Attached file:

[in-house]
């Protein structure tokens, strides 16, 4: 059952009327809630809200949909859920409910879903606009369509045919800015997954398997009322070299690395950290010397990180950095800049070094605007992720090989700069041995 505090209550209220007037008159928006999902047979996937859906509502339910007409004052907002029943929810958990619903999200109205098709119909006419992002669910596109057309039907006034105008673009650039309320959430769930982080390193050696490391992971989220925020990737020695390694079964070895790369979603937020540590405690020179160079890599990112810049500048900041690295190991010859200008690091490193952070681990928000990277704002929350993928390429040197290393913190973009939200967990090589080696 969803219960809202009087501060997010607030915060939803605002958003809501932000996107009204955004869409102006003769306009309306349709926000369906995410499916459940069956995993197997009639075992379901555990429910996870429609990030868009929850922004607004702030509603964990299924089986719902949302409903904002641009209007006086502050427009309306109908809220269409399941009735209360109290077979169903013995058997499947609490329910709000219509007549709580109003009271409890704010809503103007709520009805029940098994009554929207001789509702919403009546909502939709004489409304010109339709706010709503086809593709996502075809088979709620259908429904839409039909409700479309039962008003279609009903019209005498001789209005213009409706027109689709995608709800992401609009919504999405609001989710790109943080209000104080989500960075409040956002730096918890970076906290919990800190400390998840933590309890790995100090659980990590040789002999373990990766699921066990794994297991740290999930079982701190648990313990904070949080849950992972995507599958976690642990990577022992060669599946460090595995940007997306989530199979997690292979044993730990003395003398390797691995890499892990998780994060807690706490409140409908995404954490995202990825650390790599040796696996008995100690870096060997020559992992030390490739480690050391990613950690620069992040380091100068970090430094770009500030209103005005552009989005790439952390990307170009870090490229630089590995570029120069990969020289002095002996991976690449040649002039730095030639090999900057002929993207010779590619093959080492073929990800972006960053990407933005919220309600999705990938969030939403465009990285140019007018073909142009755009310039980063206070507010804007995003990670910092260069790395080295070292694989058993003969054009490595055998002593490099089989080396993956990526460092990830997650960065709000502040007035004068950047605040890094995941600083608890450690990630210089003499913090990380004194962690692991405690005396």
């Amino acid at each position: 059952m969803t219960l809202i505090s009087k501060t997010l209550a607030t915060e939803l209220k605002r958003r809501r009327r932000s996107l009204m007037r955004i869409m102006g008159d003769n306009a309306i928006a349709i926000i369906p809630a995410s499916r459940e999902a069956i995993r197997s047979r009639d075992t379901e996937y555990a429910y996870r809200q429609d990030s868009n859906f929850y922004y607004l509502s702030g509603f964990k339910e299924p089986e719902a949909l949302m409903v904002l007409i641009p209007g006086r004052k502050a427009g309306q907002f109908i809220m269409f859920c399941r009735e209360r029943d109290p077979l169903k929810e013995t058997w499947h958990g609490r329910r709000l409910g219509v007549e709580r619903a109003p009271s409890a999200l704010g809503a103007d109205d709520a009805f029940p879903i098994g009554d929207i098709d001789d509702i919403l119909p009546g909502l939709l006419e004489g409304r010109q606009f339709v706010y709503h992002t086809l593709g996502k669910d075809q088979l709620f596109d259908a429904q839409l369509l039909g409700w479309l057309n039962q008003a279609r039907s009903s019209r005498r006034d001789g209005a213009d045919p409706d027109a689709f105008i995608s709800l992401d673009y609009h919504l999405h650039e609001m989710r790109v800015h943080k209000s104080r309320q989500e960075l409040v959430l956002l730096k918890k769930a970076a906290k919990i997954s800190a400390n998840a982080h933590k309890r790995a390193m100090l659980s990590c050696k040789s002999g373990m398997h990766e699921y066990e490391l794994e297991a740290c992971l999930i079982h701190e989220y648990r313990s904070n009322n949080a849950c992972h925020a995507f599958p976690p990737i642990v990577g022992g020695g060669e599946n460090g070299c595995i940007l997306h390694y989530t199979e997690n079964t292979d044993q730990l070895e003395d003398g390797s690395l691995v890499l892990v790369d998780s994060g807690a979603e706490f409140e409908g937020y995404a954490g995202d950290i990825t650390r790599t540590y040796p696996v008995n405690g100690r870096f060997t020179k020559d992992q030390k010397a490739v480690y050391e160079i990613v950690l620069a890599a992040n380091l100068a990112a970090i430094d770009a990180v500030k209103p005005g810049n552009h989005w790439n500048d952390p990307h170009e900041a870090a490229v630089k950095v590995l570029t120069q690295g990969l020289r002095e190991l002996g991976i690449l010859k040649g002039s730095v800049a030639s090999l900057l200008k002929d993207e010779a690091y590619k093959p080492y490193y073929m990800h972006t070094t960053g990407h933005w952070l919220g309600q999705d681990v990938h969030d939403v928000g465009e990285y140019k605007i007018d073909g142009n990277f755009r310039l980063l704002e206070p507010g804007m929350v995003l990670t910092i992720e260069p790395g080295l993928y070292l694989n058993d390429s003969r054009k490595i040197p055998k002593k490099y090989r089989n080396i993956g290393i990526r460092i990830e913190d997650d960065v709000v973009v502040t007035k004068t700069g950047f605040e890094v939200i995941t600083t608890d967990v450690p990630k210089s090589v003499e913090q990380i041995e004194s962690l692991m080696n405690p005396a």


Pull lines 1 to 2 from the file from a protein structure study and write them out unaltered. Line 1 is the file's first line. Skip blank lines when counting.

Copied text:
[in-house]
């Protein structure tokens, strides 16, 4: 059952009327809630809200949909859920409910879903606009369509045919800015997954398997009322070299690395950290010397990180950095800049070094605007992720090989700069041995 505090209550209220007037008159928006999902047979996937859906509502339910007409004052907002029943929810958990619903999200109205098709119909006419992002669910596109057309039907006034105008673009650039309320959430769930982080390193050696490391992971989220925020990737020695390694079964070895790369979603937020540590405690020179160079890599990112810049500048900041690295190991010859200008690091490193952070681990928000990277704002929350993928390429040197290393913190973009939200967990090589080696 969803219960809202009087501060997010607030915060939803605002958003809501932000996107009204955004869409102006003769306009309306349709926000369906995410499916459940069956995993197997009639075992379901555990429910996870429609990030868009929850922004607004702030509603964990299924089986719902949302409903904002641009209007006086502050427009309306109908809220269409399941009735209360109290077979169903013995058997499947609490329910709000219509007549709580109003009271409890704010809503103007709520009805029940098994009554929207001789509702919403009546909502939709004489409304010109339709706010709503086809593709996502075809088979709620259908429904839409039909409700479309039962008003279609009903019209005498001789209005213009409706027109689709995608709800992401609009919504999405609001989710790109943080209000104080989500960075409040956002730096918890970076906290919990800190400390998840933590309890790995100090659980990590040789002999373990990766699921066990794994297991740290999930079982701190648990313990904070949080849950992972995507599958976690642990990577022992060669599946460090595995940007997306989530199979997690292979044993730990003395003398390797691995890499892990998780994060807690706490409140409908995404954490995202990825650390790599040796696996008995100690870096060997020559992992030390490739480690050391990613950690620069992040380091100068970090430094770009500030209103005005552009989005790439952390990307170009870090490229630089590995570029120069990969020289002095002996991976690449040649002039730095030639090999900057002929993207010779590619093959080492073929990800972006960053990407933005919220309600999705990938969030939403465009990285140019007018073909142009755009310039980063206070507010804007995003990670910092260069790395080295070292694989058993003969054009490595055998002593490099089989080396993956990526460092990830997650960065709000502040007035004068950047605040890094995941600083608890450690990630210089003499913090990380004194962690692991405690005396």